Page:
A new study from Denmark has identified a link between traffic noise and a greater risk of dementia. The experts found that road traffic and railway noise were associated with a higher risk of Alzheimer’s disease of up to 27 percent.
Of the 8,475 cases of dementia that were registered in Denmark in 2017, the researchers estimate that 1,216 cases could be attributed to traffic noise exposure.
The results of the study indicate that reducing traffic noise has great potential to combat dementia. Previous research has linked traffic noise to a range of other health conditions, including coronary heart disease, obesity, and diabetes.
For the current investigation, the researchers looked at the association between long term residential exposure to road traffic and railway noise and the risk of dementia among two million adults over the age 60 who lived in Denmark between 2004 and 2017.
After accounting for other factors, the experts found that an average of 10 years of exposure to road traffic and railway noise at the most exposed sides of buildings was associated with a higher risk of all-cause dementia.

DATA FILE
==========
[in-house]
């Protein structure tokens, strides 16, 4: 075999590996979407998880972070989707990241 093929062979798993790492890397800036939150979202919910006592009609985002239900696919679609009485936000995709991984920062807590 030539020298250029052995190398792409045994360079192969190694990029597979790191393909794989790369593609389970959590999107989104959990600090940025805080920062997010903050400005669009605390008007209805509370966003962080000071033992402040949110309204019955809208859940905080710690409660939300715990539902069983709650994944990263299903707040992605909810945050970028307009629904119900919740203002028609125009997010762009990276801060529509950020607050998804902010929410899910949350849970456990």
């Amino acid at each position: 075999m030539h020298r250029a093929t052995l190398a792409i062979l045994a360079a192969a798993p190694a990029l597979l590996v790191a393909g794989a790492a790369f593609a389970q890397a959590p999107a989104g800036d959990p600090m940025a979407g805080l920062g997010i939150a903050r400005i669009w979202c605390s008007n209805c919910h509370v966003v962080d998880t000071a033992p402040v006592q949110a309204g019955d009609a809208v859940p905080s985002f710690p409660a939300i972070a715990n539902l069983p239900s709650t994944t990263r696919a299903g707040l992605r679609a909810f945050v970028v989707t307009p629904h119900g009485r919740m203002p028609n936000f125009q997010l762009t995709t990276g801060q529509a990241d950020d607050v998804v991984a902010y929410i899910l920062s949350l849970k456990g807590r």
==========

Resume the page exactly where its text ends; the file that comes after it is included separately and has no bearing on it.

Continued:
The effect of noise on health may be explained by sleep disturbance and the release of stress hormones, which could lead to inflammation and changes in the immune system – early events in the onset of dementia and Alzheimer’s disease.
“If these findings are confirmed in future studies, they might have a large effect on the estimation of the burden of disease and healthcare costs attributed to transportation noise,” noted the study authors.
“Expanding our knowledge on the harmful effects of noise on health is essential for setting priorities and implementing effective policies and public health strategies focused on the prevention and control of diseases, including dementia.”
“Reducing noise through transportation and land use programs or building codes should become a public health priority.”
The study is published in the journal The BMJ.